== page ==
As its seventh and final series hits Netflix, it's worth remembering that when Orange Is The New Black first aired back in 2013, it was a gamechanger.

For one, it was Netflix’s third-ever original series, but unlike the first, House of Cards, no major film stars were attached. In fact, the only familiar faces were Kate Mulgrew, best known at the time for playing Captain Janeway in Star Trek: Voyager, former teen actor Natasha Lyonne, her American Pie co-star Jason Biggs, Laura Prepon of That 70s Show and comedian Lea DeLaria. For another, its cast was much more diverse than other big-budget TV dramas, with African-American and Latina actors playing key characters. And finally, that cast was overwhelmingly female. 

In a world where female characters makeup just 35% of speaking parts in Hollywood movies and only 31% of leading roles, something strange happens when women take up most of the space on screen. In men-centric stories, women often find themselves perpetually placed into the position of love interest, sex object, mother or child, archetypes that serve to drive the male characters’ stories. 

And these women’s lives, or at least the bits of them that we see on screen, tend to be focused on men – there’s a reason so few movies and television shows pass The Bechdel Test, inspired by cartoonist Alison Bechdel, that requires female characters to be (a) named, (b) talk to each other and (c) talk about something other than a man.

OTINB stars Laura Prepon and Taylor Schilling 

But if nearly all the characters in a television show are women, many of those archetypes become redundant. If all the characters are women, then women get to be all the different sorts of characters – the active hero, the complex villain, the love interest and the lover, the white knight and the saved girl, the boss and the scheming underling, the aggressor and the victim. They get to be complicated and funny and real. They get to be people.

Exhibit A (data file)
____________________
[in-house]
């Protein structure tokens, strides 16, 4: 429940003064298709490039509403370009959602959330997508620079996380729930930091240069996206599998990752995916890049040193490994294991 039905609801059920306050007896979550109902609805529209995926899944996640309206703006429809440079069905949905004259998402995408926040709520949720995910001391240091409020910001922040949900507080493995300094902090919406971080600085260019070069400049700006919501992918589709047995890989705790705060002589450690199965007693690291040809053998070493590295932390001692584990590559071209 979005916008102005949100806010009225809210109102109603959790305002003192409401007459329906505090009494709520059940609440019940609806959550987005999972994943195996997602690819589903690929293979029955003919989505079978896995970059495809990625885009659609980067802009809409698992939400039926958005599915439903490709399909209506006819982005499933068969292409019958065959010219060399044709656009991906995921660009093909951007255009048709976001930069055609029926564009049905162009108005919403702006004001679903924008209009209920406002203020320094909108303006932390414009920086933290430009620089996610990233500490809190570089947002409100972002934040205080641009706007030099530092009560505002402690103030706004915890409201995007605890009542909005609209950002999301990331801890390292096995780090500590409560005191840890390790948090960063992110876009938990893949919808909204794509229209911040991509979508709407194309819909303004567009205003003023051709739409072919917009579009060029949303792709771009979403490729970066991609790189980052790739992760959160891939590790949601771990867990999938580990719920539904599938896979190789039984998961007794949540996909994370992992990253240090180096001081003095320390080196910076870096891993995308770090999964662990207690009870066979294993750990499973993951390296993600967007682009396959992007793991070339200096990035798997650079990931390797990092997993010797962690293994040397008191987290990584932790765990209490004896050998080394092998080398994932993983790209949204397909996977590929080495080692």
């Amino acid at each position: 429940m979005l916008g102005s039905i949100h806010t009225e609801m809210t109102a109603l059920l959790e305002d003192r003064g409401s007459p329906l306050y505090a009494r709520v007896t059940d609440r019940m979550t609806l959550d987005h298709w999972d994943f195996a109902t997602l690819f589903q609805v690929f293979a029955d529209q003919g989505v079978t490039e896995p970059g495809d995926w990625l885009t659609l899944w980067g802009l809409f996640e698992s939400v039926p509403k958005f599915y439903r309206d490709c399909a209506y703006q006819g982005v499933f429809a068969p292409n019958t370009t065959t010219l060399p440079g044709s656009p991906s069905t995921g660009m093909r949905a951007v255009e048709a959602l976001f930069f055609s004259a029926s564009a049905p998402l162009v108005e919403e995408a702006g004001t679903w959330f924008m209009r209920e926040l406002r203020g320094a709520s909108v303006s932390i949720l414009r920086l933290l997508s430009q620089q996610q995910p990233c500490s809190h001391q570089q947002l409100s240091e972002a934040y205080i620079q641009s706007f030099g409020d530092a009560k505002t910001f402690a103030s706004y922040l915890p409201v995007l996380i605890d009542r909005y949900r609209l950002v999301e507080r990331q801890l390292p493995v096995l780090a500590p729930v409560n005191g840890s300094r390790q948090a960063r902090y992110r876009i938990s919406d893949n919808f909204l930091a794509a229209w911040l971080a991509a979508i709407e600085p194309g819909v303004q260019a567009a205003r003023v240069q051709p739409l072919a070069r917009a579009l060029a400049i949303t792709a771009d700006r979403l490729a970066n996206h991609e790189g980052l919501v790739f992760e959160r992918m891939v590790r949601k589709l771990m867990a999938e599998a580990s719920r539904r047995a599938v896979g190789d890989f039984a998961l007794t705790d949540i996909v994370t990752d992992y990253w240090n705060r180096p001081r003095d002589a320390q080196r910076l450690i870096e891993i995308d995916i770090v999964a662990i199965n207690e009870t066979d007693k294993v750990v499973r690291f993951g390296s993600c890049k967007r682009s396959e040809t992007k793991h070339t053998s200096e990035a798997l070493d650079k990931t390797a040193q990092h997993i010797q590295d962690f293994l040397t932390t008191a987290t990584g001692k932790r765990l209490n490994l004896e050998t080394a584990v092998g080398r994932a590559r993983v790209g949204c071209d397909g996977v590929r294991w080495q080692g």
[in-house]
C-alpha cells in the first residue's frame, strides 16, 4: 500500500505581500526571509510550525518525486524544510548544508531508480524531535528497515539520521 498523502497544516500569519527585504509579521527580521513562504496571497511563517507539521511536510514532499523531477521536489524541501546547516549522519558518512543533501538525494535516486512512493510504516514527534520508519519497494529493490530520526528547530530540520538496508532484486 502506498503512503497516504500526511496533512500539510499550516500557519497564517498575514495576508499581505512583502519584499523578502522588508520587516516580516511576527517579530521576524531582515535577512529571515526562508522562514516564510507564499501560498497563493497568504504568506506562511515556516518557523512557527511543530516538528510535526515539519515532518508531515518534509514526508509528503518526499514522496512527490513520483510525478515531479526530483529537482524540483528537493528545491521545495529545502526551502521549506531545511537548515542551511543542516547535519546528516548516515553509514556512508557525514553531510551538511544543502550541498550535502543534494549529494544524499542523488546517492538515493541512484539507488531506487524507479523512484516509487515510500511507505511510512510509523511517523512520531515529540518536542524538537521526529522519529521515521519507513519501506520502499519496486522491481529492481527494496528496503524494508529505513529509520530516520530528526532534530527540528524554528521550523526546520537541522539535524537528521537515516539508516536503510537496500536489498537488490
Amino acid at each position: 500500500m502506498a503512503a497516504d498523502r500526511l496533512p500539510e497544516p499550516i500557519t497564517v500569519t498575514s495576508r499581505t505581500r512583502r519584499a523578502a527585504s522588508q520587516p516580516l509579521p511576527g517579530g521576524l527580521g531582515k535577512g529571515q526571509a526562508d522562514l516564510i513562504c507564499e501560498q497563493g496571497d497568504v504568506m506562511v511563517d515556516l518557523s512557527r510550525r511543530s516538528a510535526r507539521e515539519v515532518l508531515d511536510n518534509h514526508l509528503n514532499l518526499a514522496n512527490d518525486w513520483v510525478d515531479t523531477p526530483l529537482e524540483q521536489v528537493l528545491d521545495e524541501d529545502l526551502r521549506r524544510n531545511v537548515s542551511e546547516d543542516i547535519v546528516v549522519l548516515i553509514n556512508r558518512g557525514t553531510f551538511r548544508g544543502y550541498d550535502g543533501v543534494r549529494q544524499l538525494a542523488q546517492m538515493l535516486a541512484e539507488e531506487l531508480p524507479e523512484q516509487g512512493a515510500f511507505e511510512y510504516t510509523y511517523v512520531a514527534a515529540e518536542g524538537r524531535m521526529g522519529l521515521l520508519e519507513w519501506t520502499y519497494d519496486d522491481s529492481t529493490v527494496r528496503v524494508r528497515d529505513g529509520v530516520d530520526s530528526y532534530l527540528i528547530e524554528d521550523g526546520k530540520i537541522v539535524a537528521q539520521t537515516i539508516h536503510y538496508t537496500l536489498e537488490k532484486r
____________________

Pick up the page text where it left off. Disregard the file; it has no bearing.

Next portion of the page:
And so in OITNB there were characters who were, at least initially, variations on archetypes we’d seen before – like Morello, the obsessive girlfriend, and Cindy, who came worryingly close to a "sassy black woman" stereotype. But those characters were given space to grow and become more complex. And we also got female characters of a kind we hadn’t seen much of before, like Natasha Lyonne’s wisecracking addict Nicky, or Laverne Cox’s good-natured but determined transgender hairdresser Sophia. 

Orange Is The New Black wasn’t the first to demonstrate what can happen when women take up the main roles. It’s not even the first to demonstrate it in the context of women behind bars, which isn’t surprising – in daily life, most people don’t live in a single-sex world. Back in 1944, director Frank Launder made Two Thousand Women, a funny and exciting drama set in a women’s internment camp in Occupied France, whose wide range of female characters includes an intrepid journalist, a nun, a stripper and a stuffy matron. Think of it as OITNB with Nazis and less sex, drugs and swearing.

Watch a clip from Two Thousand Women

Almost forty years later, the Second World War provided the backdrop for another female-centric drama, Tenko. Set in a brutal Japanese internment camp in an island off Singapore, its characters were British, Australian and Dutch women, all struggling to survive in horrific conditions. Apart from their Japanese captors and the odd appearance of male British prisoners, the cast was entirely female, and again there was a wide range of female villains and heroes, doctors and good time girls, all of whom had the chance to drive the action and tell their own stories in a way female characters don’t always get to do when men are around.

But it shouldn’t take prison bars and barbed wire fences to create interesting female parts. As OITNB draws to a close, with a final series taking on the brutality of current U.S. immigration policy, let’s hope the future brings more programmes and movies full of interesting, complicated roles that show there are many ways to be a woman. We can all raise a glass of Poussey’s prison hooch to that.

The seventh and final season of Orange Is The New Black is currently available to stream on Netflix.